Finland should look to migrant workers to support pension system

Finland should look to migrant workers in order to support the country’s pension system, according to Finnish Pension Alliance (Tela) managing director, Suvi-Anne Siimes.

Speaking on a panel debate at a seminar hosted by the Finnish Centre for Pensions (ETK) in Helsinki today, 4 February, she said that politicians look for “idiot proof” ways to increase the birth rate in Finland.

“There is no such thing that will give a certain solution. Young people, especially women, have more freedom to choose the way of their lives, and this is exactly how it should be. So, if we really want a better situation, we of course should turn our eyes to migration.”

She also referenced previous analysis by ETK that found a major increase in immigration would ease the pressure on Finnish pension finances. “I think it is easy to agree with this,” she said.

The panel debate followed a presentation from OECD leader of the Pensions and Population Ageing team in the Directorate for Employment, Labour and Social Affairs, Hervé Boulhol , who presented the country findings for Finland from its latest Pensions at a Glance 2019 report, which was published in November last year.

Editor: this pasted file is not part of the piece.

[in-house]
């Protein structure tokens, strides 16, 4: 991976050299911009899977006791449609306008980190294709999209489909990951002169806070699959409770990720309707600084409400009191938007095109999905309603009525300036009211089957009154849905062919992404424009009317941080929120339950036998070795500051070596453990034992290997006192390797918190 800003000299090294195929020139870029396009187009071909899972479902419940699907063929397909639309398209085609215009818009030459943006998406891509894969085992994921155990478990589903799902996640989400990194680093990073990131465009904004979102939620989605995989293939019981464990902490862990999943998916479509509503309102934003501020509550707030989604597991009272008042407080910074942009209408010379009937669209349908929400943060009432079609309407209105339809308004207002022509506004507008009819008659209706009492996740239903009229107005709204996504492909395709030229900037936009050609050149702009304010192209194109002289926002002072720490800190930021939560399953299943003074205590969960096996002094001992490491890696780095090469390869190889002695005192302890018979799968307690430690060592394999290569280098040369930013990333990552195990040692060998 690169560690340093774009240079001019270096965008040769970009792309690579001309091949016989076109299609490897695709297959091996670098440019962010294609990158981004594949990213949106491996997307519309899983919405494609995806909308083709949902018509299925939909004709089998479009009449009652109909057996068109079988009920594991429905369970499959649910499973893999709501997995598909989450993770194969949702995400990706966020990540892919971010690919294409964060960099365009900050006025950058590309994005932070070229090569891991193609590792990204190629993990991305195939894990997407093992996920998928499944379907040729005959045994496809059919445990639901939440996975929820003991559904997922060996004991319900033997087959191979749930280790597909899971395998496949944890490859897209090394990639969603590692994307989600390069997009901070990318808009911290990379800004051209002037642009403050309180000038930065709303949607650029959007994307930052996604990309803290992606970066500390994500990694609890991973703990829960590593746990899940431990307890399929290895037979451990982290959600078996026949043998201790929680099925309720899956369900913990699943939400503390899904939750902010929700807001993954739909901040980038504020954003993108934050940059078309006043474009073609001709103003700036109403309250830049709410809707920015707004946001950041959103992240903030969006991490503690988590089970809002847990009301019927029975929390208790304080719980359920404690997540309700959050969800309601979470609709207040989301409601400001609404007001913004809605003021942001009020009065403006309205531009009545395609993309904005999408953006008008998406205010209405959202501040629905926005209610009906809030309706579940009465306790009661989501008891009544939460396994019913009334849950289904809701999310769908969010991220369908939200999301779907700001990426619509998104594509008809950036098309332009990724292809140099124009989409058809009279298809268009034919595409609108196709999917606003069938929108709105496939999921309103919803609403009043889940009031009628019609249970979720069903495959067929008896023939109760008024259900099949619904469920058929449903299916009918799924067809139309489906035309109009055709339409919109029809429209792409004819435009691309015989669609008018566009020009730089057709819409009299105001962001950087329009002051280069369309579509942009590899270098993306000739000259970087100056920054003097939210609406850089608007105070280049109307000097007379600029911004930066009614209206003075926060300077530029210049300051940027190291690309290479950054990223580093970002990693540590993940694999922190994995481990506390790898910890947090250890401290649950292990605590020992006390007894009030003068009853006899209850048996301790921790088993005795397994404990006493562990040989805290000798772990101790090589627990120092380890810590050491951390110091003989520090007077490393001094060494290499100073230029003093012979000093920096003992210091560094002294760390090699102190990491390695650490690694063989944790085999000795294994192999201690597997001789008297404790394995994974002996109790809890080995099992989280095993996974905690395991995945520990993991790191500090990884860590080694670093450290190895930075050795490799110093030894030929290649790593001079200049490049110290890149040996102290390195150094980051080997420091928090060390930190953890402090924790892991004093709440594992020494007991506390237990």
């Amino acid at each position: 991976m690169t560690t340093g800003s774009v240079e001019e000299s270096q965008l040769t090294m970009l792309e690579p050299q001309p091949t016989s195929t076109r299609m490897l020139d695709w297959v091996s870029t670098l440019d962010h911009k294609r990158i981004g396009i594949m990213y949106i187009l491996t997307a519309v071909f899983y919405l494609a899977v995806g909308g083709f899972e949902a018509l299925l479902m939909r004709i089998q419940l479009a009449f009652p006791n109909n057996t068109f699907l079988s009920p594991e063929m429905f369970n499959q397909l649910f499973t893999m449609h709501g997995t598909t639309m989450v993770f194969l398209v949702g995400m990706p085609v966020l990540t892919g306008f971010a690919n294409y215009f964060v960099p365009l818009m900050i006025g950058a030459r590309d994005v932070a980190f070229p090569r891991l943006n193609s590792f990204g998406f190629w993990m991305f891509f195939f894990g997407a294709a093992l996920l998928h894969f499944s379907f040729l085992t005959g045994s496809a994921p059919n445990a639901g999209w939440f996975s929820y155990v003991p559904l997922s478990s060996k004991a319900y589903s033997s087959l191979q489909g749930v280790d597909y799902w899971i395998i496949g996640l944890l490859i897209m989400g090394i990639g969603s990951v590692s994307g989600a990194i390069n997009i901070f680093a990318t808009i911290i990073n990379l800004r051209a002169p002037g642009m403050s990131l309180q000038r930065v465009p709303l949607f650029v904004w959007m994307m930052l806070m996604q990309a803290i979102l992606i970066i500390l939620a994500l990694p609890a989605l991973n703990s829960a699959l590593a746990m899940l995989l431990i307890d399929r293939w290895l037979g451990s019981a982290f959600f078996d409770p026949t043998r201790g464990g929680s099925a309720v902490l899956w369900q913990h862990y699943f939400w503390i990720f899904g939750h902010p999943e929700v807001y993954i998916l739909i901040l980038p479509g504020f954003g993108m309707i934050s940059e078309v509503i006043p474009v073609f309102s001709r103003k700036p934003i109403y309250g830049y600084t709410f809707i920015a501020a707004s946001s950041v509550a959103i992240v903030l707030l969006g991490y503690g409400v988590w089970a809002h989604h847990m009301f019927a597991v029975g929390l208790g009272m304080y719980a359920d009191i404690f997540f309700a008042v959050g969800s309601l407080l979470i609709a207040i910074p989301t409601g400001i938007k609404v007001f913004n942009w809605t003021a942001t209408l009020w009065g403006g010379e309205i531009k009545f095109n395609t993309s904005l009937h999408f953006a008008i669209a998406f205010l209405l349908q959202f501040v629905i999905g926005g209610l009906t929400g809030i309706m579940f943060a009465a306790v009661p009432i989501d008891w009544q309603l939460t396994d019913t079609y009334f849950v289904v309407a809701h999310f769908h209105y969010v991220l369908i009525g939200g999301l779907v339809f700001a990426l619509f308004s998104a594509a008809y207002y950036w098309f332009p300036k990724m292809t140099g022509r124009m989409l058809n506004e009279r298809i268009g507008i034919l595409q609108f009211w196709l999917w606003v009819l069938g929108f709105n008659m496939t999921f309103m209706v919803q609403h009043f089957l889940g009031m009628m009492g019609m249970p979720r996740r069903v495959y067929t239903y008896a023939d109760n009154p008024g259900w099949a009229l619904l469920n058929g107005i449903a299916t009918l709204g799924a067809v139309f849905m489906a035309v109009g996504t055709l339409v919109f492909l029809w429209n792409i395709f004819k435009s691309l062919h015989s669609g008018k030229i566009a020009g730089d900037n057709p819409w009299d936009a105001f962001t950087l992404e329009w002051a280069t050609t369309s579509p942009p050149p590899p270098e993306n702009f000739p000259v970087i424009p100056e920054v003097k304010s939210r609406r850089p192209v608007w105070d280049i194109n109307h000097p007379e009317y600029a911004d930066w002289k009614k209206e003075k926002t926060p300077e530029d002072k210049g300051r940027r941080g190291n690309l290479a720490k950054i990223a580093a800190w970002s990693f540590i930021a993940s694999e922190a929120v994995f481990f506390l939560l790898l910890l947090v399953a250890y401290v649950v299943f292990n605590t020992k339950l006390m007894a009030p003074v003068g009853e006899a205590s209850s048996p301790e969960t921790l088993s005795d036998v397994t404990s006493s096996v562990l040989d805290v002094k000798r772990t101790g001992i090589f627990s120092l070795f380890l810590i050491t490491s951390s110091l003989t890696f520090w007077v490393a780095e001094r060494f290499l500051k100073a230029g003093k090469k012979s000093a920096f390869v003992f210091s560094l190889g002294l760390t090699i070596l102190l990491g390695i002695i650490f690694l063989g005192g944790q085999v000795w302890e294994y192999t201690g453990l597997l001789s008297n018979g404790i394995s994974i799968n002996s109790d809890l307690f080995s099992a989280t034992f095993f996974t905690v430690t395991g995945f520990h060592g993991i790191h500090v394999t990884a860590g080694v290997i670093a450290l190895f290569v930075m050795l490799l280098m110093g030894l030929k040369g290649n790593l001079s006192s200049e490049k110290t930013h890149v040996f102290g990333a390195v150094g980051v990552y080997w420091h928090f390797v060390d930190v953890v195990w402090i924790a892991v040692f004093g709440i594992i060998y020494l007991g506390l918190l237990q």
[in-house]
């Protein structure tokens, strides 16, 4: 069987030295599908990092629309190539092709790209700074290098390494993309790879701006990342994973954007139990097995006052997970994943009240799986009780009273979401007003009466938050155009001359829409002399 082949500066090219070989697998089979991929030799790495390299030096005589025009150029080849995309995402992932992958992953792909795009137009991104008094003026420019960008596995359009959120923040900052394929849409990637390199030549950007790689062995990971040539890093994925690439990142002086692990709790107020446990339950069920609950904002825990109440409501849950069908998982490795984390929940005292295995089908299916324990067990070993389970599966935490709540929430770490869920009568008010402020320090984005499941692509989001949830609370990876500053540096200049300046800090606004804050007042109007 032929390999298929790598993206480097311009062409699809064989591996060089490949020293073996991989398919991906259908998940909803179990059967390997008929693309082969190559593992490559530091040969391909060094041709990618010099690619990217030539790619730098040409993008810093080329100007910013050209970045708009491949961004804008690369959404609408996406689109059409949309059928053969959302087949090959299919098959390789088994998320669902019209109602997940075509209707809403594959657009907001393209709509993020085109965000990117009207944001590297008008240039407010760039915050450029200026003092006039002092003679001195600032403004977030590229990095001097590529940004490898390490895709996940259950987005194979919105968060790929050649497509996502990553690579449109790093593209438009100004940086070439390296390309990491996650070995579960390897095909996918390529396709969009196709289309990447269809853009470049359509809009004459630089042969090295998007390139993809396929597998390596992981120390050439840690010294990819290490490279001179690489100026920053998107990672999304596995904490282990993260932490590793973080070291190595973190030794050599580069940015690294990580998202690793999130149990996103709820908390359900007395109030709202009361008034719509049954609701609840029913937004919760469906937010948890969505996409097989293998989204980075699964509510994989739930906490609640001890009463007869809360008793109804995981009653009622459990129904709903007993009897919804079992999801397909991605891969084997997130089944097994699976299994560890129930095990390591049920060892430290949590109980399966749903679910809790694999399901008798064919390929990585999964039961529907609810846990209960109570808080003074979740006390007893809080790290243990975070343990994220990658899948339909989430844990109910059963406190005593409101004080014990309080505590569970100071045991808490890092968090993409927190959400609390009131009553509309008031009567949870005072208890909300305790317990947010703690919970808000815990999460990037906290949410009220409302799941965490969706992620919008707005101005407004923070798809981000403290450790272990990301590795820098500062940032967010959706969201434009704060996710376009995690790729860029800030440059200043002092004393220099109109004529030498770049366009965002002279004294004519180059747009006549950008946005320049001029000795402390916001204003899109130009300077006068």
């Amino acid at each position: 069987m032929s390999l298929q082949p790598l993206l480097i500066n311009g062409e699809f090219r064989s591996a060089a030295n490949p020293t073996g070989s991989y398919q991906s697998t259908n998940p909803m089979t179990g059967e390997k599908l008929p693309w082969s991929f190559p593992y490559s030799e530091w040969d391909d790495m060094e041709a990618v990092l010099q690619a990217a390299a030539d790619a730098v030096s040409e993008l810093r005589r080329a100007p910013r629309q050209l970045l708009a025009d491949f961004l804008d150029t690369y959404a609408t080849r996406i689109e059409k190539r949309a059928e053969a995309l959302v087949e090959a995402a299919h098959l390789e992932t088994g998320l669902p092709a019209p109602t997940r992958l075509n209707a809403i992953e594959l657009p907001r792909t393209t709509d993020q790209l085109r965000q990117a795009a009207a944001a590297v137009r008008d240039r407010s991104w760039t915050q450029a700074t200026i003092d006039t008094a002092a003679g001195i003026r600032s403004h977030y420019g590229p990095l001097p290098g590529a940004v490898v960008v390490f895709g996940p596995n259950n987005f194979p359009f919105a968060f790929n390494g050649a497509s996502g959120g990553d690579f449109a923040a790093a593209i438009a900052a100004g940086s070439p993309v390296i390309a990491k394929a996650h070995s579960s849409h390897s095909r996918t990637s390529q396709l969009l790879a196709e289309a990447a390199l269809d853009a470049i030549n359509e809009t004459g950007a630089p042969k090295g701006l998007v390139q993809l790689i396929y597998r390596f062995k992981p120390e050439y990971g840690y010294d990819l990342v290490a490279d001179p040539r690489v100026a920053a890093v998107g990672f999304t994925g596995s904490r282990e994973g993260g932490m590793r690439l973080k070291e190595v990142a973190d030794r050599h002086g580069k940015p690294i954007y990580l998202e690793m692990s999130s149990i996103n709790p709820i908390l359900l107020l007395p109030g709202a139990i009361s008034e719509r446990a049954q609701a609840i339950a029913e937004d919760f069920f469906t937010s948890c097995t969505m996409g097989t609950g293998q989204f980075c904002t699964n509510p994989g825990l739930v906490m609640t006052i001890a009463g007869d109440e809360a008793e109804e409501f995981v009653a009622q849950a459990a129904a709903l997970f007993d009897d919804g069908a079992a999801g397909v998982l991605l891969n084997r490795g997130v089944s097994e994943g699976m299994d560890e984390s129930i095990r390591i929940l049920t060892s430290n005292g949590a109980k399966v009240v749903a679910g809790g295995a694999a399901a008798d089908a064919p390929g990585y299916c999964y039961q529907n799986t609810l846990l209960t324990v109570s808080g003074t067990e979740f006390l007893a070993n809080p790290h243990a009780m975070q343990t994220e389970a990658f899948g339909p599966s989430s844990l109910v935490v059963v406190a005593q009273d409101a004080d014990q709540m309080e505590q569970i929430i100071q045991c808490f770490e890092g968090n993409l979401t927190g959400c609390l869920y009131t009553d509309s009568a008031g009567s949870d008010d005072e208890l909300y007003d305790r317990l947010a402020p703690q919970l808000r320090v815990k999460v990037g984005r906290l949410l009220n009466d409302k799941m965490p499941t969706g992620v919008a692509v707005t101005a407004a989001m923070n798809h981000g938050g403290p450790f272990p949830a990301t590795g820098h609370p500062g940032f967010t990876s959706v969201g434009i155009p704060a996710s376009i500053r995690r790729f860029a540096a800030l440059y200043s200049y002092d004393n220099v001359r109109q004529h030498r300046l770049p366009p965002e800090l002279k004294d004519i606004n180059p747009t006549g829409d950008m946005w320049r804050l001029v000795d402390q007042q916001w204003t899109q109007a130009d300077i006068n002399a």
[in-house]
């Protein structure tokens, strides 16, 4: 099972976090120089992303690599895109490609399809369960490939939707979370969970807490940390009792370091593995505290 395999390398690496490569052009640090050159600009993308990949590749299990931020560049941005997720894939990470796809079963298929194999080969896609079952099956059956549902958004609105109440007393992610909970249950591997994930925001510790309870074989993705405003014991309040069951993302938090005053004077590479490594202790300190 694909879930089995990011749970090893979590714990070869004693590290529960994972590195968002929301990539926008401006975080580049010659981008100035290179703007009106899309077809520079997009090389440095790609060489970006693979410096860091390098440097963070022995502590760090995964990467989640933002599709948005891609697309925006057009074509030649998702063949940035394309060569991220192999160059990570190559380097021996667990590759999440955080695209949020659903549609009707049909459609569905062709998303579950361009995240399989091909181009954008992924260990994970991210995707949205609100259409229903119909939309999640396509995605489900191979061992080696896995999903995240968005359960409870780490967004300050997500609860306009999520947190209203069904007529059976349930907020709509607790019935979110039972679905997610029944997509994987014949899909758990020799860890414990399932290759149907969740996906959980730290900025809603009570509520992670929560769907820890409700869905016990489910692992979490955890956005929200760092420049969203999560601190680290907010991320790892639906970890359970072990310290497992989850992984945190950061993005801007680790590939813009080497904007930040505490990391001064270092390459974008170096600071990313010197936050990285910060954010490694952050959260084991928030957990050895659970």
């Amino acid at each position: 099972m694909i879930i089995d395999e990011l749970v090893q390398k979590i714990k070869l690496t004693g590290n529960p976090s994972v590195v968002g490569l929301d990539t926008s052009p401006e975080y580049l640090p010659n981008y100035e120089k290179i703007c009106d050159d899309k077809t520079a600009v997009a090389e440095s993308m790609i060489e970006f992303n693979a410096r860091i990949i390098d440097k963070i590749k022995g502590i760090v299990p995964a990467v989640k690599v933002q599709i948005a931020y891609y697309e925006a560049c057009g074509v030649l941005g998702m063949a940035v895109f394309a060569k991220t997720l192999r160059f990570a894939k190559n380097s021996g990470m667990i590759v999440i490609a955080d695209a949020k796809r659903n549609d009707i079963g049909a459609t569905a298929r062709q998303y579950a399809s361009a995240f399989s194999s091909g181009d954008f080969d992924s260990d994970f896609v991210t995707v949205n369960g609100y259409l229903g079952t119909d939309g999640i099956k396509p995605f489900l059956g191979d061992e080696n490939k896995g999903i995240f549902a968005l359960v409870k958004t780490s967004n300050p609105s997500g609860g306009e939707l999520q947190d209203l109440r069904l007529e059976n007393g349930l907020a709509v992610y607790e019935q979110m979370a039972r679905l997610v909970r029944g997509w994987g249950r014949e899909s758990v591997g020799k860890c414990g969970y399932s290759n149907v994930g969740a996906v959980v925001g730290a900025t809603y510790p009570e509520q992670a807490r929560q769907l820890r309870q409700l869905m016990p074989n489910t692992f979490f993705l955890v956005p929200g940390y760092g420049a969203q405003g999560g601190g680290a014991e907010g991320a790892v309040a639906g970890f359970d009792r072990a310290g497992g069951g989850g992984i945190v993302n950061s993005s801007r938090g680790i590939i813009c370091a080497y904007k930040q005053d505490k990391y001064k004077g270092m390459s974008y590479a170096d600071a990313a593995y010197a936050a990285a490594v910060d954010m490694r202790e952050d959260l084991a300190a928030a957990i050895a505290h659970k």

Boulhol said that big reforms in Finland over the past three years have improved the system. However, he said the country needs to ensure that people do not retire too early. He noted that the employment rate falls sharply in the country for those over the age of 62.

The OECD report itself complimented Finland for its low old-age income inequalities, but expressed concerns about the low pension adequacy for self-employed people, a theme seen across Europe.

Commenting on the report, ETK director, Jaakko Kiander, said: “Pension income is based on the income earned during working life. Despite this, the old-age income inequality is comparatively low in Finland. The Finnish pension system has successfully combined the earnings principle with the goals of income distribution.”

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